September being the month when kindergarten through college students go back to school, last night’s theme was “school/learning/teachers.” Four featured storytellers performed. At an open mic session after they spoke, attendees were invited to tell their own stories. As a former teacher, I had a lot of stories, but my ingrained inclination is to let the “kids” go first, so by the time five impromptu storytellers spoke, the evening was over. I did not tell my story last night, but it’s on my mind, so here goes:
As far back as I can remember, I wanted to be a teacher. When my cousins and siblings played “school,” I stood at the front of the class and gave them assignments. I portrayed a teacher in a high school play. As a high school senior, I worked as a teacher’s assistant in the junior high. The teacher turned over her class of seventh-graders to me to teach for eight weeks. It seems astonishing now that a teen-ager would have been given that much autonomy, yet Laura Ingalls Wilder taught in a one-room schoolhouse from age 15 to age 17, so it’s not like the right person can’t teach, regardless of his or her age. I taught Greek mythology to my class of seventh-graders, and they loved it. They loved me. My mentor said, “You are a born teacher.”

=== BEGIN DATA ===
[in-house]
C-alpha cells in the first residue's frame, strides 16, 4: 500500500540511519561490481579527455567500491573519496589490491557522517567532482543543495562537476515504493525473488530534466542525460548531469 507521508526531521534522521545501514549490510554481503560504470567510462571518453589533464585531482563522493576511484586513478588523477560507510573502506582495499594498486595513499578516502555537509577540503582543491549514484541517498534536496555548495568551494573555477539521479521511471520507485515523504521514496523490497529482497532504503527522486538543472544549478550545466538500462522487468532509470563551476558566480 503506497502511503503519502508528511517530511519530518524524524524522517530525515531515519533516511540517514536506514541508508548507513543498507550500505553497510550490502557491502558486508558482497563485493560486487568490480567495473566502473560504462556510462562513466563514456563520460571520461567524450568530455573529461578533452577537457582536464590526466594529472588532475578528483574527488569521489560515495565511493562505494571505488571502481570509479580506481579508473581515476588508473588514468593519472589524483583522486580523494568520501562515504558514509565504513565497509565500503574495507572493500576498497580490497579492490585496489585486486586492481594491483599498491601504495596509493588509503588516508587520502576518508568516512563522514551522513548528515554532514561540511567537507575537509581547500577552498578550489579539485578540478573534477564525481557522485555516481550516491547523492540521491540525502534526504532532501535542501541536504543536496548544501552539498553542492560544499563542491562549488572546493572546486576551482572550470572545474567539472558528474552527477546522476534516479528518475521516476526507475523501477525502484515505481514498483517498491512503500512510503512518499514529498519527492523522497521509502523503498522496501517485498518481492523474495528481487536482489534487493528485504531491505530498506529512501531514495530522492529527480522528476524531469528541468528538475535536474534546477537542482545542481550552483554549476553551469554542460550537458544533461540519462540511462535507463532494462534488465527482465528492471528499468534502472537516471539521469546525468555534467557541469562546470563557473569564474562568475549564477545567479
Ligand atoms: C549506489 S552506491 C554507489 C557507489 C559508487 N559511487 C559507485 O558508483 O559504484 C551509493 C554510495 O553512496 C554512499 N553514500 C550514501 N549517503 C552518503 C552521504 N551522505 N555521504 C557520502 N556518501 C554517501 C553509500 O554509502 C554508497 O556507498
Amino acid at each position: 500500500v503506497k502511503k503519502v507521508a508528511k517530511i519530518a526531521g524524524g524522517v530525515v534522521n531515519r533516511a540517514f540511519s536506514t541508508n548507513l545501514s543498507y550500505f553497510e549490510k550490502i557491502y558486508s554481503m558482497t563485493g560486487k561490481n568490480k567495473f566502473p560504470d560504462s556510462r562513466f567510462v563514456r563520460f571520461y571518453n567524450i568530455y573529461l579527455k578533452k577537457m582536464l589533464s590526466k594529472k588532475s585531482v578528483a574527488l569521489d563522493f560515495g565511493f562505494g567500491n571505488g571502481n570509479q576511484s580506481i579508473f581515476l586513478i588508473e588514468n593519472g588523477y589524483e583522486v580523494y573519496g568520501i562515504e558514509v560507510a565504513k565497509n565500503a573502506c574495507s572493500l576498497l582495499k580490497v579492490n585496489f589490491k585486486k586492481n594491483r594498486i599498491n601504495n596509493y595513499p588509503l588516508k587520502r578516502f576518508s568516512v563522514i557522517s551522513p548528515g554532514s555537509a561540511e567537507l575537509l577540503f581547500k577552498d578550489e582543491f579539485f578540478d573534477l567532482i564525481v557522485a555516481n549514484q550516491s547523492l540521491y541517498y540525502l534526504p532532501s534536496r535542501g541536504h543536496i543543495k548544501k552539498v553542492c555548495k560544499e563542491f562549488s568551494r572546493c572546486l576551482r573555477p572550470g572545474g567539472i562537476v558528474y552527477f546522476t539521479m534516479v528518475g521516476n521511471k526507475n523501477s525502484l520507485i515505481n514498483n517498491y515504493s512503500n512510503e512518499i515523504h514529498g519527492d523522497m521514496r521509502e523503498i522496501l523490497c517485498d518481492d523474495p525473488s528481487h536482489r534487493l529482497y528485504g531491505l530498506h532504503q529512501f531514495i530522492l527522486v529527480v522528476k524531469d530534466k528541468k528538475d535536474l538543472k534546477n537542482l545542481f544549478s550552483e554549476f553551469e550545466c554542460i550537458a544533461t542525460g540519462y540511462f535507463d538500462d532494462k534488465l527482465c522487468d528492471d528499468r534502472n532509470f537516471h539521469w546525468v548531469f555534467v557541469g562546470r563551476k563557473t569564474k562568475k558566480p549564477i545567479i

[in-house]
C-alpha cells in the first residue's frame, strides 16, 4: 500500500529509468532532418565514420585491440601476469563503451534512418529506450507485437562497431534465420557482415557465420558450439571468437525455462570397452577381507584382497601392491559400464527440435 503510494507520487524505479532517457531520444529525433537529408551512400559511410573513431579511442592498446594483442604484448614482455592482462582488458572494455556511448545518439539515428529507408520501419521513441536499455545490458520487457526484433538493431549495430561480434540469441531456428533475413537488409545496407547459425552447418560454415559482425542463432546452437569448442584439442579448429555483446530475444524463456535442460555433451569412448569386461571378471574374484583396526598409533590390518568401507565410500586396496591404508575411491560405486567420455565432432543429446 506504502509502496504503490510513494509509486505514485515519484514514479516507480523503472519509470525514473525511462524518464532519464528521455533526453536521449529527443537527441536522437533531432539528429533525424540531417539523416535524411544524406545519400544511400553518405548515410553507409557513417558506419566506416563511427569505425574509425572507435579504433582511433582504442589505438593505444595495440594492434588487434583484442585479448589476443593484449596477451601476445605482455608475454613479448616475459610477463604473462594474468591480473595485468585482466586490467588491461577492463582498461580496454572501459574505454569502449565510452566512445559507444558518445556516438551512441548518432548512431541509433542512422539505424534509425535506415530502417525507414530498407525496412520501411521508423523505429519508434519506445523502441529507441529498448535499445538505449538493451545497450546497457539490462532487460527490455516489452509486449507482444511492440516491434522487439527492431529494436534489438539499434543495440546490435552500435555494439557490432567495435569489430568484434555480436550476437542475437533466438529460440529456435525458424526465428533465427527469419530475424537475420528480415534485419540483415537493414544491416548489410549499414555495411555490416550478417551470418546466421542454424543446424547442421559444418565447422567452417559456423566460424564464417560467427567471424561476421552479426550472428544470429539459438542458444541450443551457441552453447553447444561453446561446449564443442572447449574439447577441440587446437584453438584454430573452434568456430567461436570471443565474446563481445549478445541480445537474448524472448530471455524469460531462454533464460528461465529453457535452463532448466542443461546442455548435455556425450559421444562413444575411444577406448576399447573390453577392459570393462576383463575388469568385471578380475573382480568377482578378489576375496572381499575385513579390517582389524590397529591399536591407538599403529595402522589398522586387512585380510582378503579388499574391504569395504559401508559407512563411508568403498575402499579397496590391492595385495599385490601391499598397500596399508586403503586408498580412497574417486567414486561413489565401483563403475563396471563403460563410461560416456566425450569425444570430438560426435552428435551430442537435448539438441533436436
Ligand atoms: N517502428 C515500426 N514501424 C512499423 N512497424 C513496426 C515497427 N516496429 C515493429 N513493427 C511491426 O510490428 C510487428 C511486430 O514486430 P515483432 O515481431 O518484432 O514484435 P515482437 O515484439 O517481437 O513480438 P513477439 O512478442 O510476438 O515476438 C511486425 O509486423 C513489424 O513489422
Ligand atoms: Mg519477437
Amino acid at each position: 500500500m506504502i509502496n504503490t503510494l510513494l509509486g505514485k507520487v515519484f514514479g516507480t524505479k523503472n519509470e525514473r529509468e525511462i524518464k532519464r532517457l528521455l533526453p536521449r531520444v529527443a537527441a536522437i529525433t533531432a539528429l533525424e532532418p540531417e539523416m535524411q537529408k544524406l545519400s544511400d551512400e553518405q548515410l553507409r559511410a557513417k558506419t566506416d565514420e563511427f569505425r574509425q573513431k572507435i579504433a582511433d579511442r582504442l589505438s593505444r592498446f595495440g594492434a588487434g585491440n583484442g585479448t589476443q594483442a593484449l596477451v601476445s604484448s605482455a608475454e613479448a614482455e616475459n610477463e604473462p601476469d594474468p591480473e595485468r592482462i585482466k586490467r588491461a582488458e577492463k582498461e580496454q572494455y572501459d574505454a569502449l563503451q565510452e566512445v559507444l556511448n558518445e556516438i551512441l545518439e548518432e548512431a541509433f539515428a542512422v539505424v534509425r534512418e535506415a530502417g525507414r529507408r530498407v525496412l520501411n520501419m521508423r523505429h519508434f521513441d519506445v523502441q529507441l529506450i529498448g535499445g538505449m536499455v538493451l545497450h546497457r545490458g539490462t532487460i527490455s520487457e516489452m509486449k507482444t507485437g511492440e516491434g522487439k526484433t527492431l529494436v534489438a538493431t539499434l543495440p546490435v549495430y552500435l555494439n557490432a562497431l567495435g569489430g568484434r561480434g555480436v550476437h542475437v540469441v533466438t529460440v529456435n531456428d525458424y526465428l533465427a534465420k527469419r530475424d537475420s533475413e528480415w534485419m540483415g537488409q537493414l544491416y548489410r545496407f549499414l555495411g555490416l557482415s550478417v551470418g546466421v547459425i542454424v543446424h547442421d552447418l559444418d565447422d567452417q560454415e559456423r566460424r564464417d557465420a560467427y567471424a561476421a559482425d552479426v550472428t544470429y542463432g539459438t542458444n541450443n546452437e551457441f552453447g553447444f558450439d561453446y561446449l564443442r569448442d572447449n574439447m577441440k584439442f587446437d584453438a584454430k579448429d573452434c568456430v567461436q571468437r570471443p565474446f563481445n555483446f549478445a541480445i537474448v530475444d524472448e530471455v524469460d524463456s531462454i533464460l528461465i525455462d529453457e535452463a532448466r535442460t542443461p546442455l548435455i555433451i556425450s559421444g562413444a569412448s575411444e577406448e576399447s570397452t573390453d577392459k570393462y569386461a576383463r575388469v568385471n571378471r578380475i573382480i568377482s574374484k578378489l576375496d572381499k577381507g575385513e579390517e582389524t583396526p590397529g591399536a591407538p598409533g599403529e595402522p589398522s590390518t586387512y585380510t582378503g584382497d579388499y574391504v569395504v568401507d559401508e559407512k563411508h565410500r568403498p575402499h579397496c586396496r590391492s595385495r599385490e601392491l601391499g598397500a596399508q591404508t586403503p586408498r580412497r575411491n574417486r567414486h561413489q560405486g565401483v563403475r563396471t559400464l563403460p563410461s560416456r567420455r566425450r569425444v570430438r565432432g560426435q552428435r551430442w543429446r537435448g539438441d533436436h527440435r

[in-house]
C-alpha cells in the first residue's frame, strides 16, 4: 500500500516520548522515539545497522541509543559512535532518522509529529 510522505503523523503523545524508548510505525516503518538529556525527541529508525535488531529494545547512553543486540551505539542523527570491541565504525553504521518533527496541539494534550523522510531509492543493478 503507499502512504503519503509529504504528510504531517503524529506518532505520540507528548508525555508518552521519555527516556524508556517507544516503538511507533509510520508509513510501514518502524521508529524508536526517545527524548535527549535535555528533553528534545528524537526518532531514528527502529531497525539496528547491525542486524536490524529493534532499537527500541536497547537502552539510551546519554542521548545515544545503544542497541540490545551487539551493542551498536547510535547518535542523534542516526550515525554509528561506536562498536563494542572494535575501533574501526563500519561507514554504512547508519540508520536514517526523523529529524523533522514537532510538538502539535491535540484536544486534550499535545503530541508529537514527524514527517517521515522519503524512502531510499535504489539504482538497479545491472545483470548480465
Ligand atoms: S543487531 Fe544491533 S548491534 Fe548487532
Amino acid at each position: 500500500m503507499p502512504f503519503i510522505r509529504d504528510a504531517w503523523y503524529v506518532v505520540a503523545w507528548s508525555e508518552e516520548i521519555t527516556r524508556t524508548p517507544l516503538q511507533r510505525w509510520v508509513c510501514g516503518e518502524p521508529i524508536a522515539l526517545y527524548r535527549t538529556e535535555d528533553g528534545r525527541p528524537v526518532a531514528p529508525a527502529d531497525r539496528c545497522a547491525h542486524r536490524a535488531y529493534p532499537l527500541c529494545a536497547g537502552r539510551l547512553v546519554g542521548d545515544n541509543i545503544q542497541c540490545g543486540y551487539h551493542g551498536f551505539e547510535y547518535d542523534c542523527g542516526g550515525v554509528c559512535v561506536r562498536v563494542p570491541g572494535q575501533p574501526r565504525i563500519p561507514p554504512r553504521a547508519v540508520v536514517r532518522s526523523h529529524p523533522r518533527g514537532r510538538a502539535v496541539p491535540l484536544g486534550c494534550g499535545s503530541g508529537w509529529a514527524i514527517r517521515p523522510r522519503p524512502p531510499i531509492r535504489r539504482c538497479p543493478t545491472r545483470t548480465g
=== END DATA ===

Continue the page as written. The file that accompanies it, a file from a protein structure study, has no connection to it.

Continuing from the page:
But I saw how my mom, a history teacher, barely got her shoes toed off every day after school before collapsing on the couch for an hour-long nap before she made supper. She graded papers late into the evening after we went to bed. I did not want to live perpetually exhausted and a slave to my job.
So when I graduated from college, I did not graduate as a certified teacher. I headed off to New York City with a hundred dollars in my wallet and a fuzzy plan to make a big splash doing something in journalism or publishing, or maybe acting. I lived in the East Village. I went to museums. Auditioned. Wrote. Made friends. Spent my first Christmases away from home.
And yet, even though I loved living there, I skated on the surface of New York life because, deep in my heart, I knew this magnificent city was not where I was supposed to be. When I looked out my bedroom window at brick and mortar rather than at trees and grass, I knew I belonged in a greener place. I knew I needed to set down roots where my roots could grow. But I didn’t know where that might be.
One day, I flew down the steps of my apartment building on Fourteenth Street on my way to work, but when I got to the front door, a drunk was passed out across the threshold. I knocked on the inside of the door. I pounded. I yelled. He didn’t move.
I clicked the latch open and shoved. Finally, the drunk moved enough so my messenger bag and I could slip out. I strode toward the subway, late for work—and then I stopped, thinking, How can you leave a human being passed out and helpless? I ran back.
The man was still passed out. His clothes were filthy. His white hair was a mess. He stank. He had one of those noses severe alcoholics acquire over time, spongy and red and huge—think W.C Fields. I said, “Excuse me—can I get you some help? Do you want me to call somebody? Where do you live? Hello?”